A former heavy metal vocalist, Milei has proven to be a skilled showman, with a particular talent for illustrating that, when applied, the theories of classical liberalism benefit the ordinary man. From the outset of his congressional term, Milei announced that he would not accept his due salary. Instead, he carries out a monthly raffle in which anyone can register for a chance to win around nine times the national monthly minimum wage. Whereas his opponents decry a dangerous, self‐promoting scheme to gather personal data from thousands of participants, Milei explains that he is returning to the taxpayers what is rightfully theirs.
Milei’s idiosyncracies—he thanked his four dogs for helping him to victory— his disheveled, polemical style, and his routinely packed political rallies, which resemble hard rock concerts, all might seem to preclude any ideological coherence. That is not the case. Milei’s platform affirms that “the Argentine state is the principal cause of Argentines’ poverty.” It includes a unilateral commercial opening for highly protectionist Argentina, the privatization of all state‐owned companies, a universal school voucher program, a 15 percent reduction in public spending as a percentage of GDP, eliminating 17 of 25 ministries or departments of state, and getting rid of utilities, subsidies, and price controls.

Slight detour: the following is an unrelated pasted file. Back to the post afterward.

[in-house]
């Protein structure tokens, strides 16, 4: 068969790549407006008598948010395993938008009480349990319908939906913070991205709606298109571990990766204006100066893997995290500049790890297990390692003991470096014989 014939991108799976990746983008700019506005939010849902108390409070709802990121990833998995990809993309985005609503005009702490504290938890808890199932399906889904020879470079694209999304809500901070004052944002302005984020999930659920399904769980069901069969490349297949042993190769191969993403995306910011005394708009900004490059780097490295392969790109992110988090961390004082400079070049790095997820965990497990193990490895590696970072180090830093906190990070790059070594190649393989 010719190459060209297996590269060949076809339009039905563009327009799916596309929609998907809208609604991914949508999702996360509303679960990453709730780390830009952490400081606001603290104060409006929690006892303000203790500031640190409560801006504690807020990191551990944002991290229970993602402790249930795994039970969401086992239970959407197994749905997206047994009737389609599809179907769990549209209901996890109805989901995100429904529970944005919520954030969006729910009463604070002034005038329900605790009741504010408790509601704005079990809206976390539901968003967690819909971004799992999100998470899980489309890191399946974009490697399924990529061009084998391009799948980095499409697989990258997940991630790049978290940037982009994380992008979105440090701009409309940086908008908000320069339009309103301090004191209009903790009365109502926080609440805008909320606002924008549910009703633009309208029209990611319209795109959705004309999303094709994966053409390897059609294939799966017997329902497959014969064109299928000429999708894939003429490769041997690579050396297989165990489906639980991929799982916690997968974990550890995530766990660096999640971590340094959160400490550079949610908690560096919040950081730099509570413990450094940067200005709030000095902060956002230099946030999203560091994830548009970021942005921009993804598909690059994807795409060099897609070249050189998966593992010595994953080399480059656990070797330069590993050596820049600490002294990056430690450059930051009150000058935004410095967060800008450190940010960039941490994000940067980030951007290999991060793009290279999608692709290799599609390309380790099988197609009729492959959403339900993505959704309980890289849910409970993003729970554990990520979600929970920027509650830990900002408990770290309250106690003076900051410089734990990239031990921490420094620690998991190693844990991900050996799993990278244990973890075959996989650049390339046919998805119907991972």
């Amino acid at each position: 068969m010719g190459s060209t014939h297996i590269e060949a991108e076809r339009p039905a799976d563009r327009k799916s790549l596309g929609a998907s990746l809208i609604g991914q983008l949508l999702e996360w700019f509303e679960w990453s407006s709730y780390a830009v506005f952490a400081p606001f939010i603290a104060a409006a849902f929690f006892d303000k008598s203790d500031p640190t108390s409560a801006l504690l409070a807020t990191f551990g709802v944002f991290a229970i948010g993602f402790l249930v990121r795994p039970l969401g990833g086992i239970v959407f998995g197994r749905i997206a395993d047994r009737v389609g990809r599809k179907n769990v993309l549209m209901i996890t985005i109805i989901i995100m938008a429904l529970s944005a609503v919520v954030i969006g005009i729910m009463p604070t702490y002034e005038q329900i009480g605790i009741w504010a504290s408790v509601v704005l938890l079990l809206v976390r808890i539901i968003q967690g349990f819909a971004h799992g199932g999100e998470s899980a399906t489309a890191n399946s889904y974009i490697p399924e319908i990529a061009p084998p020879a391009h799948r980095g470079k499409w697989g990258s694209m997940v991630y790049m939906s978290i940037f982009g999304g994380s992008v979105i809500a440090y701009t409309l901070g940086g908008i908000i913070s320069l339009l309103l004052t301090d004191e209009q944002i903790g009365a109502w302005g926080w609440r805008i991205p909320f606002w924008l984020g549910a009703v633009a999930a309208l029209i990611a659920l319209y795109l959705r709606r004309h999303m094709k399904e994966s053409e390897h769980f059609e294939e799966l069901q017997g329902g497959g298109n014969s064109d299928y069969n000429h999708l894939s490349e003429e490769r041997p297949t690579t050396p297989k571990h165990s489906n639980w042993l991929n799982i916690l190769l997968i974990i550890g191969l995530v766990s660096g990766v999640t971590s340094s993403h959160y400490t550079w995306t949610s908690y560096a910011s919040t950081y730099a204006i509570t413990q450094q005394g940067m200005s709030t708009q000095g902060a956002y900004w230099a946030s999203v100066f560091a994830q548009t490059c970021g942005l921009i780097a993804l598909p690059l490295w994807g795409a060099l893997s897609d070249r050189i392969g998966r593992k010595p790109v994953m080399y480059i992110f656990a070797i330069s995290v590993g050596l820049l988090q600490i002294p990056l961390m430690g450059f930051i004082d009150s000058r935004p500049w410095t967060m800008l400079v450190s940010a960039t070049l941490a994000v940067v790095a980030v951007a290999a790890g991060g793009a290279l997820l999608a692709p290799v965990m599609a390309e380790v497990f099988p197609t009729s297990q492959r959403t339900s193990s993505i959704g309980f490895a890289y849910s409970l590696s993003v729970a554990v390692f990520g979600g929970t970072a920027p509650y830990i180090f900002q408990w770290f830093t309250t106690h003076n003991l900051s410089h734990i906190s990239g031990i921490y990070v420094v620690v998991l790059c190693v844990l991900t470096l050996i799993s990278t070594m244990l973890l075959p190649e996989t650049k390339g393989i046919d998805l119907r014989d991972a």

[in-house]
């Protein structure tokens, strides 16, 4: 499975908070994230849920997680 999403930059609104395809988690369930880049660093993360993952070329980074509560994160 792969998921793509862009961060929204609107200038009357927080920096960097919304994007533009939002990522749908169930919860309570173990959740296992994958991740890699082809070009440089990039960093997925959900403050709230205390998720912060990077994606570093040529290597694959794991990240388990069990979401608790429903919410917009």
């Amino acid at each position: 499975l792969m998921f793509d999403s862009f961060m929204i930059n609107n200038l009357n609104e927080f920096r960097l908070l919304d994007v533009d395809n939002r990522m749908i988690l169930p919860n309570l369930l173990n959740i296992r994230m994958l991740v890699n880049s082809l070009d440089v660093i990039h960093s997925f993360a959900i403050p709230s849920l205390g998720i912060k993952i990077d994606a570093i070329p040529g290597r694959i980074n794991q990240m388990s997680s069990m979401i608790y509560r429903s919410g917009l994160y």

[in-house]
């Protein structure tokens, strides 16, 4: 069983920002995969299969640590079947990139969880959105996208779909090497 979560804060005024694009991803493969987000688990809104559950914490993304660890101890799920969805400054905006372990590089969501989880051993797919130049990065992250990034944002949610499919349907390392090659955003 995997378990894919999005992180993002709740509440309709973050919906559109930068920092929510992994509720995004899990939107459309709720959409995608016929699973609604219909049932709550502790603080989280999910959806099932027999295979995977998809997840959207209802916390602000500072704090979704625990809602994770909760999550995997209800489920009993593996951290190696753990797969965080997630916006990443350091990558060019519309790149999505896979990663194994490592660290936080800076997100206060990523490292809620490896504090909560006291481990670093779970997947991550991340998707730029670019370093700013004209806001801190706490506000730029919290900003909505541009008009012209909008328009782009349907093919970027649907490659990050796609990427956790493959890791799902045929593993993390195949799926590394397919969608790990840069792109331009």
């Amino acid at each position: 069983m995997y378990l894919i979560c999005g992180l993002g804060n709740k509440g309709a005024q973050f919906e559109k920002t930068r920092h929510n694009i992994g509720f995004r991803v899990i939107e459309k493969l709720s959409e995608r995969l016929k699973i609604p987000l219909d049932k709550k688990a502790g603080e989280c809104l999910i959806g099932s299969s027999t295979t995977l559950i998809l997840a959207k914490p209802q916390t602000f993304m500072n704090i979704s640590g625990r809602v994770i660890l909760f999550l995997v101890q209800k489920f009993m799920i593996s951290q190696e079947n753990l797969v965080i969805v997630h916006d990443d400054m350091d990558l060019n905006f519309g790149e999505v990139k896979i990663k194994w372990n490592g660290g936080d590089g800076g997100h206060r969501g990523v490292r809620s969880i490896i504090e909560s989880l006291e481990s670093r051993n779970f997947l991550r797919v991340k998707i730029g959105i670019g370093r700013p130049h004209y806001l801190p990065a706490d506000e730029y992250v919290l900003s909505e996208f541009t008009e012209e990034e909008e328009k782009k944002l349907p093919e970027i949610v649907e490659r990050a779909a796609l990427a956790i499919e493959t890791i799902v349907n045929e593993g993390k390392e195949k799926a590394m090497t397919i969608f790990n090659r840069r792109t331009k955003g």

Milei’s main mentor is Alberto Benegas Lynch, a respected classical liberal economist. He considers Milei an heir to Juan Bautista Alberdi, the creator of the 1853 constitution, and credits him with having “transferred (classical) liberal ideas to the political sphere after an absence of eight decades.” Benegas Lynch’s father, Alberto Benegas Sr., founded a think tank in the 1950s, the Center for Liberty Studies, which invited Austrian economist Ludwig von Mises—among other scholars— to lecture in Buenos Aires. Milei is thus the product of a rich intellectual pedigree.
Milei’s critics still denounce him as a demagogue with an arsenal of questionable antics, beginning with his trademark profanity, which he routinely aims at particular opponents and the “political caste” in general. Ideologically, left‐wingers tend to attack Milei for his radical “neoliberal” agenda. The intelligentsia also has tried to associate Milei with nationalist and “populist” right‐wing figures such as Donald Trump and Jair Bolsonaro. The press regularly describes him as “ultra right‐wing.”